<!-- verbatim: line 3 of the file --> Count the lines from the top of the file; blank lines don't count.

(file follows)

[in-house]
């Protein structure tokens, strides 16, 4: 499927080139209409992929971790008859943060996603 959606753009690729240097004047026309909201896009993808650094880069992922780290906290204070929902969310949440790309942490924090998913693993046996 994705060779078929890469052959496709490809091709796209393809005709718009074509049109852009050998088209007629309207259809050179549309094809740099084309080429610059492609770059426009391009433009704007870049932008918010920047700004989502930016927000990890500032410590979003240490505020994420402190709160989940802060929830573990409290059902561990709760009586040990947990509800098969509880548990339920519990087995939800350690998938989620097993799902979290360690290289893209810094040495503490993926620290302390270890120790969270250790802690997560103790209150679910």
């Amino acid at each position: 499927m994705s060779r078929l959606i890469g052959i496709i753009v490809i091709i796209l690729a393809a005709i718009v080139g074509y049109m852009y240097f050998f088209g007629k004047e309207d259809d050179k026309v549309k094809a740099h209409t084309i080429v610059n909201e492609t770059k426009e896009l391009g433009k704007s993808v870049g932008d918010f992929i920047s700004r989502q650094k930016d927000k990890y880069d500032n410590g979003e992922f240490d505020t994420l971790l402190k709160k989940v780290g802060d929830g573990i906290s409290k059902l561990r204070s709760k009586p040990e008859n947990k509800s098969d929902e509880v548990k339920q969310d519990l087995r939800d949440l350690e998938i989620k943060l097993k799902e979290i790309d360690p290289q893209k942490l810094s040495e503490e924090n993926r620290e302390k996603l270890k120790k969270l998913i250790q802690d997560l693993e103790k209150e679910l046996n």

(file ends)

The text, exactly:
């Amino acid at each position: 499927m994705s060779r078929l959606i890469g052959i496709i753009v490809i091709i796209l690729a393809a005709i718009v080139g074509y049109m852009y240097f050998f088209g007629k004047e309207d259809d050179k026309v549309k094809a740099h209409t084309i080429v610059n909201e492609t770059k426009e896009l391009g433009k704007s993808v870049g932008d918010f992929i920047s700004r989502q650094k930016d927000k990890y880069d500032n410590g979003e992922f240490d505020t994420l971790l402190k709160k989940v780290g802060d929830g573990i906290s409290k059902l561990r204070s709760k009586p040990e008859n947990k509800s098969d929902e509880v548990k339920q969310d519990l087995r939800d949440l350690e998938i989620k943060l097993k799902e979290i790309d360690p290289q893209k942490l810094s040495e503490e924090n993926r620290e302390k996603l270890k120790k969270l998913i250790q802690d997560l693993e103790k209150e679910l046996n």